Los Alamos App Allows Users to Visit 1940s 'Atomic City'

Los Alamos App Allows Users to Visit 1940s 'Atomic City'
Los Alamos, a once secret city where scientists participated in the nation's classified World War II nuclear development program, can now be experienced much like it was then with a new app.

The Los Alamos: The Secret City of The Manhattan Project iPhone app takes users through an "augmented-reality" while visiting the northern New Mexico city to see it in its 1940s character. The app was created by Los Alamos National Laboratory.

Packed with games, historical nuggets and role playing, the app allows users to feel what it was like to join a secret project in an unknown location where the future of the world was at stake, said Jennifer Payne, Resource Management Team leader in Los Alamos' Environmental Stewardship Group. Because Los Alamos has changed since the project and is now a modern city, Payne said the app takes users on a virtual tour of a Manhattan Project world that is gone.

"It took us more than a year to create," Payne said. "Almost all of the structures from that era don't exist anymore."

Once downloaded and opened, users will receive a "recruitment telegram" to begin the virtual journey from 109 E. Palace Ave., in Santa Fe. That's the same location where the original Project Y staff members joined the team. Users then will receive an initial "clearance" there, then board a bus into the mountains to explore "the Hill."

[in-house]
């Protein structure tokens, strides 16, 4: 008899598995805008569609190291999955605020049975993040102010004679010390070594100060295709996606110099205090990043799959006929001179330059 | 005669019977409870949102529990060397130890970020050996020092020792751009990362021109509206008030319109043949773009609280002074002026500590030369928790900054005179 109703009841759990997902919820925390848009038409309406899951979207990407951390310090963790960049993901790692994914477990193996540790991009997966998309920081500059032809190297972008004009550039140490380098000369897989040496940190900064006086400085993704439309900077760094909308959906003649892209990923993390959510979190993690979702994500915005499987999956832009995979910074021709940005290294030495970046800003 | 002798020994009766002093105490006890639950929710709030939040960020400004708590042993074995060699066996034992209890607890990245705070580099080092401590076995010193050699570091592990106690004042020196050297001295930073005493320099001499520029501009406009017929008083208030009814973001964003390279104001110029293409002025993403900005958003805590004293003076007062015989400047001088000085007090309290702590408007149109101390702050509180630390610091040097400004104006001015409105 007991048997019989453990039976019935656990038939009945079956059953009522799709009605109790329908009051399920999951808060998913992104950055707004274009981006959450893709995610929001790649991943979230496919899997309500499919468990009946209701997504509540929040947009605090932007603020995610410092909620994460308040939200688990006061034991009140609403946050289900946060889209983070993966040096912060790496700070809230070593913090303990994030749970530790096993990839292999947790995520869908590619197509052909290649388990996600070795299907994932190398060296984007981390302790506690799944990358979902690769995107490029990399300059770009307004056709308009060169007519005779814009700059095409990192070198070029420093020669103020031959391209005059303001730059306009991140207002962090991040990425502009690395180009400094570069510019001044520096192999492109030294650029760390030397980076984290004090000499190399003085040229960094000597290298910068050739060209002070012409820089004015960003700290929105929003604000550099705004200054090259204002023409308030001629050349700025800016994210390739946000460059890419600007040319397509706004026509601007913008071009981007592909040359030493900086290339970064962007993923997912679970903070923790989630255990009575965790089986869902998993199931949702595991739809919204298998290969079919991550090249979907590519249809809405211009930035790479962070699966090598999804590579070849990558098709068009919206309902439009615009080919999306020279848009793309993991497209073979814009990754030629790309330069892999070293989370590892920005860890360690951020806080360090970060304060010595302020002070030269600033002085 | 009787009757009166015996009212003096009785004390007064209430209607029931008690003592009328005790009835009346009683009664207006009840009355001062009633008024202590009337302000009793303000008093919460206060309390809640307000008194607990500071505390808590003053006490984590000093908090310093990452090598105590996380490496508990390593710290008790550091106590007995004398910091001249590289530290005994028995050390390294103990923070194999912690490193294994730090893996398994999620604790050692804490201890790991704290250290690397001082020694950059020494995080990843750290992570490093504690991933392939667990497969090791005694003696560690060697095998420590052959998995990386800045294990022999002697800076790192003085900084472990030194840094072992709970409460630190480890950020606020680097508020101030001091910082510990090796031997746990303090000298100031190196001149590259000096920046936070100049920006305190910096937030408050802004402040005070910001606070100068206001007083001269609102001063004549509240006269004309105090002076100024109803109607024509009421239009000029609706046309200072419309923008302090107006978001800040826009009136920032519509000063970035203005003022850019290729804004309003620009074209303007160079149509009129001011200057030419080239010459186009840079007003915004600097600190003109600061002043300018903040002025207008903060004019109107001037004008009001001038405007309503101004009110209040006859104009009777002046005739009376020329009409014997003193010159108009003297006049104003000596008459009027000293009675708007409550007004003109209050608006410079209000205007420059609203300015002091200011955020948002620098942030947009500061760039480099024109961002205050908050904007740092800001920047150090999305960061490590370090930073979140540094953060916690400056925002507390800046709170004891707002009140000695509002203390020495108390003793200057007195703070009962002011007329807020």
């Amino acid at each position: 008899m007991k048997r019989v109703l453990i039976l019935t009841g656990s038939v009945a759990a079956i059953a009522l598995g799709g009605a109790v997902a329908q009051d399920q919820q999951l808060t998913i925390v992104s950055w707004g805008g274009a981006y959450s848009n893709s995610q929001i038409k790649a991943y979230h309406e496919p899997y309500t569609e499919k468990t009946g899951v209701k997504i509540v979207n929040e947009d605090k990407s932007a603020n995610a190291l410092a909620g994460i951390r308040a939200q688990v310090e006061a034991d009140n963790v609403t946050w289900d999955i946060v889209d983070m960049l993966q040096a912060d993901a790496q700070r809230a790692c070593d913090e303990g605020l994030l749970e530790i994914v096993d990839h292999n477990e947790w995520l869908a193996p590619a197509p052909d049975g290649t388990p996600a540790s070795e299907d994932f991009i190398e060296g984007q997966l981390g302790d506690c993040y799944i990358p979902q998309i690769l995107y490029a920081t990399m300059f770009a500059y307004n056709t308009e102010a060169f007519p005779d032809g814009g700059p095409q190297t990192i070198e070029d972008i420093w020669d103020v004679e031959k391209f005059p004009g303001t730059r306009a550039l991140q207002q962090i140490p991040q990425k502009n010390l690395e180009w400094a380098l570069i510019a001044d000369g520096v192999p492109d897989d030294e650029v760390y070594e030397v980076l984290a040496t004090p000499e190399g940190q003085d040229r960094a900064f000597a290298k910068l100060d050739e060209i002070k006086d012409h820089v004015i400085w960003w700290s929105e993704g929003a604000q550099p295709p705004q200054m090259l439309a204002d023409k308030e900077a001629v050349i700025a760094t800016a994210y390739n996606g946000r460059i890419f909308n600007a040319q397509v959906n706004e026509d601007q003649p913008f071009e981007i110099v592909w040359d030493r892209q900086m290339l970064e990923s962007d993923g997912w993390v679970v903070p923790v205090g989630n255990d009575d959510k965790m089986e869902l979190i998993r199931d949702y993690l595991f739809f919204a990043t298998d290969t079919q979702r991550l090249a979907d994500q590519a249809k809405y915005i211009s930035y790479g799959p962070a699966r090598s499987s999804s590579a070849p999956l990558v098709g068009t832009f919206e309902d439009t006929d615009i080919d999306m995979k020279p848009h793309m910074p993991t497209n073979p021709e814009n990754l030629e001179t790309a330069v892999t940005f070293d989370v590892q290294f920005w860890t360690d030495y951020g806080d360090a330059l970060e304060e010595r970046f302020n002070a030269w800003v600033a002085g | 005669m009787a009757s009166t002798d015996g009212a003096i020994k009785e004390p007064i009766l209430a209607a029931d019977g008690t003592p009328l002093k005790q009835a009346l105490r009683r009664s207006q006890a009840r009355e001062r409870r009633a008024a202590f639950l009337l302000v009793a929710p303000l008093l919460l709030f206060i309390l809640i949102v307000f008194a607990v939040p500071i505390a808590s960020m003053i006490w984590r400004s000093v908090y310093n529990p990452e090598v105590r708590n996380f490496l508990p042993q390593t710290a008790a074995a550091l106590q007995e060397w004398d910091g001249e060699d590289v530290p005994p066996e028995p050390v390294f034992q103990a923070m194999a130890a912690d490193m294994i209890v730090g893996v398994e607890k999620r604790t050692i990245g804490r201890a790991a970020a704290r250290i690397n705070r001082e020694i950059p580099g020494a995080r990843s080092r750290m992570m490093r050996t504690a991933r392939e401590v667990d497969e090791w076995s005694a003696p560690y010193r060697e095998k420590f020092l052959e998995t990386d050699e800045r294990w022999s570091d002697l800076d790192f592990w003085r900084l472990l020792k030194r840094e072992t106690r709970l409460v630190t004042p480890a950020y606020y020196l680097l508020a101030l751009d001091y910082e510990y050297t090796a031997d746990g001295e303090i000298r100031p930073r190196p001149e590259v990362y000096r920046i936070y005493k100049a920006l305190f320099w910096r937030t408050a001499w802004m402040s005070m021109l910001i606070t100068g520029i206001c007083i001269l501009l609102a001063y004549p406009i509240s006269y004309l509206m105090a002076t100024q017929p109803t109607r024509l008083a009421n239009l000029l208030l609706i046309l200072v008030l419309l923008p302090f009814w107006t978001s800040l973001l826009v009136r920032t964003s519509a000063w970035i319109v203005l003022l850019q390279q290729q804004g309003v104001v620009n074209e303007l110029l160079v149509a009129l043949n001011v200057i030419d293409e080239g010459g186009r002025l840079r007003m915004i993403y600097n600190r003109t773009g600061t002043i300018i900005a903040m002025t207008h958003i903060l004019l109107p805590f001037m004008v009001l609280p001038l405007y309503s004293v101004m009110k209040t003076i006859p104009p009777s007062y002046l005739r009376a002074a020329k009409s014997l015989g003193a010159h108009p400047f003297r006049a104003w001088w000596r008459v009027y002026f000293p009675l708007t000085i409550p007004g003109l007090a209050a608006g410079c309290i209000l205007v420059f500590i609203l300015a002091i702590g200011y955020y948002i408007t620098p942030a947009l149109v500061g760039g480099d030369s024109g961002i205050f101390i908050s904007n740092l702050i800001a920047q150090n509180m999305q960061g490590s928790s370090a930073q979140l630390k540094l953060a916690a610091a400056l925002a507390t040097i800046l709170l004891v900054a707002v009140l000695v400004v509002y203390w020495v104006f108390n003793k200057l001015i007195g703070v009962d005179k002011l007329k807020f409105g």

From there, Payne said users can choose how much information they want to know while they explore Los Alamos as the bomb is developed.

Of course, no actual nuclear secrets are shared, she said.

Officials said the project is a collaboration of Los Alamos National Laboratory's VISIBLE team, the Bradbury Science Museum, and staff history specialists.

Developers also are working on an Android app.

During World War II, Los Alamos scientists worked to develop the atomic bomb that was dropped on the Japanese cities of Hiroshima and Nagasaki. The secret program provided enriched uranium for the atomic bomb. It also involved facilities in Oak Ridge, Tennessee, and Hanford, Washington.

July marks the 71st anniversary of the Trinity Test in southern New Mexico. The milestone comes amid renewed interest in the Manhattan Project thanks to new books, online video testimonies and the recently canceled TV drama series "Manhattan."


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